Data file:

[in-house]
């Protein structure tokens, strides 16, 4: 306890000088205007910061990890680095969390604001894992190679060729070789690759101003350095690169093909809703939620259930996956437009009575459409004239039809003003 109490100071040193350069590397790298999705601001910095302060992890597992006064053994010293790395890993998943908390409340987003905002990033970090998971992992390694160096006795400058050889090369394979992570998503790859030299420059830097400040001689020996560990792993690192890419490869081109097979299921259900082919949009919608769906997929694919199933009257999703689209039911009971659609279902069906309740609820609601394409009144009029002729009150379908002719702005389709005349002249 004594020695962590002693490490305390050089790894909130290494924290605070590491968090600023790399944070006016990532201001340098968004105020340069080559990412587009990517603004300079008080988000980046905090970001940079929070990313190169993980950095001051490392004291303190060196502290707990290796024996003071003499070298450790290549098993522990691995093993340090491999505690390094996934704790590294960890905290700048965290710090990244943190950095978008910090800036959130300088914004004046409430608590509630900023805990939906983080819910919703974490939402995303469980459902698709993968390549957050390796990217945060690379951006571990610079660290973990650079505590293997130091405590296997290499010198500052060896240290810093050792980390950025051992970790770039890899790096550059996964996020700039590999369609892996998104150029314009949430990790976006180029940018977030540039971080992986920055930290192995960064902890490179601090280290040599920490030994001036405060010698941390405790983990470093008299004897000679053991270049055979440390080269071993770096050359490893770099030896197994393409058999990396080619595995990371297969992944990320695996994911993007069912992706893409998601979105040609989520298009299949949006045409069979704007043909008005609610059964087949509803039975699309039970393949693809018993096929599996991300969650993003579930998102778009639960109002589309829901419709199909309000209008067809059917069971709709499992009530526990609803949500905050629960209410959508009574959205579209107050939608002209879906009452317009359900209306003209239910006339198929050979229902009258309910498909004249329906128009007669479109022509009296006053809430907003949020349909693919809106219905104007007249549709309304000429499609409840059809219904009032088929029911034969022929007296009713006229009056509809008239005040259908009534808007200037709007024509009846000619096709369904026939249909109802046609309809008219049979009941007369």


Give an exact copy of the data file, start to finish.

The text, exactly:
[in-house]
């Protein structure tokens, strides 16, 4: 306890000088205007910061990890680095969390604001894992190679060729070789690759101003350095690169093909809703939620259930996956437009009575459409004239039809003003 109490100071040193350069590397790298999705601001910095302060992890597992006064053994010293790395890993998943908390409340987003905002990033970090998971992992390694160096006795400058050889090369394979992570998503790859030299420059830097400040001689020996560990792993690192890419490869081109097979299921259900082919949009919608769906997929694919199933009257999703689209039911009971659609279902069906309740609820609601394409009144009029002729009150379908002719702005389709005349002249 004594020695962590002693490490305390050089790894909130290494924290605070590491968090600023790399944070006016990532201001340098968004105020340069080559990412587009990517603004300079008080988000980046905090970001940079929070990313190169993980950095001051490392004291303190060196502290707990290796024996003071003499070298450790290549098993522990691995093993340090491999505690390094996934704790590294960890905290700048965290710090990244943190950095978008910090800036959130300088914004004046409430608590509630900023805990939906983080819910919703974490939402995303469980459902698709993968390549957050390796990217945060690379951006571990610079660290973990650079505590293997130091405590296997290499010198500052060896240290810093050792980390950025051992970790770039890899790096550059996964996020700039590999369609892996998104150029314009949430990790976006180029940018977030540039971080992986920055930290192995960064902890490179601090280290040599920490030994001036405060010698941390405790983990470093008299004897000679053991270049055979440390080269071993770096050359490893770099030896197994393409058999990396080619595995990371297969992944990320695996994911993007069912992706893409998601979105040609989520298009299949949006045409069979704007043909008005609610059964087949509803039975699309039970393949693809018993096929599996991300969650993003579930998102778009639960109002589309829901419709199909309000209008067809059917069971709709499992009530526990609803949500905050629960209410959508009574959205579209107050939608002209879906009452317009359900209306003209239910006339198929050979229902009258309910498909004249329906128009007669479109022509009296006053809430907003949020349909693919809106219905104007007249549709309304000429499609409840059809219904009032088929029911034969022929007296009713006229009056509809008239005040259908009534808007200037709007024509009846000619096709369904026939249909109802046609309809008219049979009941007369």